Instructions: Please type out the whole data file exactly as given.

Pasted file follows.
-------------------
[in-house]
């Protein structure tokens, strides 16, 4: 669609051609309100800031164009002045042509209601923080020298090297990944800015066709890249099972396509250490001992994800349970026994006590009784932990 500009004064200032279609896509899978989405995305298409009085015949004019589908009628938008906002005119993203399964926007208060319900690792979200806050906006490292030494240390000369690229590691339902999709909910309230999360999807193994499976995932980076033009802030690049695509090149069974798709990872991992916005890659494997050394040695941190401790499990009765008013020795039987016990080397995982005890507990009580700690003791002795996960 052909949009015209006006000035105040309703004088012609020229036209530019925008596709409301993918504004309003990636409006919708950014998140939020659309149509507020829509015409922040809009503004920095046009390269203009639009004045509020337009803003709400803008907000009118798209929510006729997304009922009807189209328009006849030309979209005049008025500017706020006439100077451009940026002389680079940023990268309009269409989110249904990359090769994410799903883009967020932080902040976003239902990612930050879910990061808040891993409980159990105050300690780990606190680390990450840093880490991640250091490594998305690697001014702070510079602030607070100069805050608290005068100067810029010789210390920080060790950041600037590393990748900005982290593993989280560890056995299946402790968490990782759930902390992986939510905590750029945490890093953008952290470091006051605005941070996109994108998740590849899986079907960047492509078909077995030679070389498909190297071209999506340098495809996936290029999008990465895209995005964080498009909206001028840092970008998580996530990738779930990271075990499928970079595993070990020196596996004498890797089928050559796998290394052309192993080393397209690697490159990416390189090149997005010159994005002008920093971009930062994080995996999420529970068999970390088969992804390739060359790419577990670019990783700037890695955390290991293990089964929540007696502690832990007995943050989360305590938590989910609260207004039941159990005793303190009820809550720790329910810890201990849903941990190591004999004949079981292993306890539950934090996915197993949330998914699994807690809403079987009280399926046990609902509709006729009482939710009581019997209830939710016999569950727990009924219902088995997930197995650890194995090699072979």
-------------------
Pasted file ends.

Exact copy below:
[in-house]
């Protein structure tokens, strides 16, 4: 669609051609309100800031164009002045042509209601923080020298090297990944800015066709890249099972396509250490001992994800349970026994006590009784932990 500009004064200032279609896509899978989405995305298409009085015949004019589908009628938008906002005119993203399964926007208060319900690792979200806050906006490292030494240390000369690229590691339902999709909910309230999360999807193994499976995932980076033009802030690049695509090149069974798709990872991992916005890659494997050394040695941190401790499990009765008013020795039987016990080397995982005890507990009580700690003791002795996960 052909949009015209006006000035105040309703004088012609020229036209530019925008596709409301993918504004309003990636409006919708950014998140939020659309149509507020829509015409922040809009503004920095046009390269203009639009004045509020337009803003709400803008907000009118798209929510006729997304009922009807189209328009006849030309979209005049008025500017706020006439100077451009940026002389680079940023990268309009269409989110249904990359090769994410799903883009967020932080902040976003239902990612930050879910990061808040891993409980159990105050300690780990606190680390990450840093880490991640250091490594998305690697001014702070510079602030607070100069805050608290005068100067810029010789210390920080060790950041600037590393990748900005982290593993989280560890056995299946402790968490990782759930902390992986939510905590750029945490890093953008952290470091006051605005941070996109994108998740590849899986079907960047492509078909077995030679070389498909190297071209999506340098495809996936290029999008990465895209995005964080498009909206001028840092970008998580996530990738779930990271075990499928970079595993070990020196596996004498890797089928050559796998290394052309192993080393397209690697490159990416390189090149997005010159994005002008920093971009930062994080995996999420529970068999970390088969992804390739060359790419577990670019990783700037890695955390290991293990089964929540007696502690832990007995943050989360305590938590989910609260207004039941159990005793303190009820809550720790329910810890201990849903941990190591004999004949079981292993306890539950934090996915197993949330998914699994807690809403079987009280399926046990609902509709006729009482939710009581019997209830939710016999569950727990009924219902088995997930197995650890194995090699072979």